With 30 Rolls-Royce Phantoms, The Peninsula Hotel in Macau owns the largest fleet. Compared to Macau, The Peninsula Hotel in Tokyo is like the red-headed step child with only a few bespoke Rolls-Royce Extended Wheelbase Phantoms, BMW 740i sedans and a Tesla Model S.

But, what The Peninsula Tokyo does have is a 1934 vintage Rolls-Royce Phantom II. After the driver of my acquaintance’s vehicle briefly touched on this information, I thanked him for his candor, left it at that and called the hotel to confirm the next day. I didn’t want to leave my dinner date out of the conversation — the driver and I were speaking in rapid Japanese. The lady at the transportation desk informed me they do indeed have a vintage Rolls-Royce. Sadly, she didn’t have (or couldn’t disclose?) details of the vehicle.

For all things cars I turn to my brother for help (he’s in the business) and together we googled images, compared and contrasted search results of 1934 Phantom IIs to the photo of the Phantom II on the hotel website. We picked apart headlights, grills, wheelbases, drop tops, and concluded The Peninsula Tokyo’s vintage PII is either a 1934 Rolls-Royce Phantom II Continental Sedanca Build Coupe, Gurney Nutting or  the 20/25 Barker Sedanca (We can’t tell if it’s a full convertible or if the drop top covers just the driver’s side. My brother said he’s 99% sure it’s driver part only but there’s a 1% chance it is not.)

Unlike modern day cars, pre-war luxury cars were sold very differently. Car makers made and sold certain parts of the car and had specialist makers called coachbuilders custom design and build other parts. In the case of the Rolls-Royce Phantom II, the chassis (framework) and mechanical parts (engine, etc.) were made and sold to customers by Rolls. The new owners then contracted coachbuilders to build and fit the body. There are several well known coachbuilders like H.J. Mulliner, Sedanca, Figoni et Falaschi and my brother’s favorite: Saoutchik “because they’re so crazy” he says. This is the reason pre-war cars have ultra long names, like The Peninsula Hotel Tokyo’s Rolls-Royce Phantom II Continental Sedanca Build Coupe, Gurney Nutting or  1934 Rolls-Royce Phantom II 20/25 Barker Sedanca phew.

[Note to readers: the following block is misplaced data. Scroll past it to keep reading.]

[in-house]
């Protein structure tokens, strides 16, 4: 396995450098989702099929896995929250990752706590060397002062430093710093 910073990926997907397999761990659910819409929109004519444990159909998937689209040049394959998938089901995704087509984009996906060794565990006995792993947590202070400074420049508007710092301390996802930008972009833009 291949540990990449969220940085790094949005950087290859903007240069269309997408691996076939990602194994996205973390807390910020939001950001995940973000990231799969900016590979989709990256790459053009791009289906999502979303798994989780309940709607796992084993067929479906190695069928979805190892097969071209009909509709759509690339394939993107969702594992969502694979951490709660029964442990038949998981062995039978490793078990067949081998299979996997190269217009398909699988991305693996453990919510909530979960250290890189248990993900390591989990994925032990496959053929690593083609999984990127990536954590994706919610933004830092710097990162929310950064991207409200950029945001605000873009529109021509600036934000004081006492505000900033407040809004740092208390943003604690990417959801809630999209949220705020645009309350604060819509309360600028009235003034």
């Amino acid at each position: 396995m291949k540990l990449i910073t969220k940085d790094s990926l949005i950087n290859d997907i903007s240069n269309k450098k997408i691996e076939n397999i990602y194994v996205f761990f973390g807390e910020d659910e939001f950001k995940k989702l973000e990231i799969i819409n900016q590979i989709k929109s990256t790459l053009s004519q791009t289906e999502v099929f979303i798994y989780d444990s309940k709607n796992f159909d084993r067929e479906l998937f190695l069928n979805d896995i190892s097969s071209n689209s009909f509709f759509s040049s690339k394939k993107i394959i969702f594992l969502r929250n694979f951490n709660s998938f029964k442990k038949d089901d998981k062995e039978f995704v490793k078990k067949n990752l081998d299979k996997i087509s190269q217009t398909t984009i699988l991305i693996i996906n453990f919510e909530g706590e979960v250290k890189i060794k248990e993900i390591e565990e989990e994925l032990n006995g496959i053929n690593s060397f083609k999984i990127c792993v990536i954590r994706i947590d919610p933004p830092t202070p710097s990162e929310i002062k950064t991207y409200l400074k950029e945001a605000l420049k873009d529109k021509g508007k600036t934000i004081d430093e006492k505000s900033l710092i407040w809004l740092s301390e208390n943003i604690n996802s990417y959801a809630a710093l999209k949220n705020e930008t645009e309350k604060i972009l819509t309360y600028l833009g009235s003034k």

Aside from the various builds, the levels of customization is so deep, I thought it would be near impossible to pin down exactly what the car is from the hotel’s photo but I think we nailed this one. (Thanks brother with zero online presence!!)

Sadly, guests purchasing the wedding package are the only ones who have access to the vintage Phantom II but apparently, the hotel sometimes displays it. The lady at the hotel’s transportation desk mumbled displaying the prized car is dependent on the weather.

Personally, I much prefer the 1960 Mercedes limo offered by the Amansara hotel in Cambodia. How cool is this car?!


At any rate, if you are planning a trip to Tokyo, feeling a bit exuberant, The Peninsula Tokyo has a few modern Rolls-Royce Phantoms (I didn’t ask for the years, I felt as though I was pestering with too many questions about the vintage model), BMW 740i-s, and Tesla Model Ss to tote you about town. Why not experience rolling through Tokyo ballin’ while the yen is, well, shit.

Crass end to a classy post; I strategically misbehave 😉

The Peninsula Hotel Tokyo
transportation service information (English) ↓
http://tokyo.peninsula.com/en/special-offers/Transportation


 

Bonus: for car nerds, my brother and I ended up chatting about cars for hours. The funniest one he showed me was this one ↓

My immediate response: It looks like a piece of maguro!  (Tuna). Apparently this car is massive, longer than an airport shuttle van — he’s seen the actual one on display at the Blackhawk Classic Car museum — and to entertain my ignorance, even called it a ‘ginormous maguro’. Siblings are the best.

Still, even if I poked fun at a handsome vehicle and called it a piece of sushi, it is such a stunning car. I look at these classics and can’t help but think, what a time to live! So glamorous and old Hollywood. Sometimes I day dream of life in that era and how I would give anything to transport back in time for a day. Then I remember that Asians in America back in those days were railroad workers and farmers and just like that, I am catapulted back to reality, grateful to live in modern times.

Amazing how quickly the world has progressed in such a short period of time, isn’t it?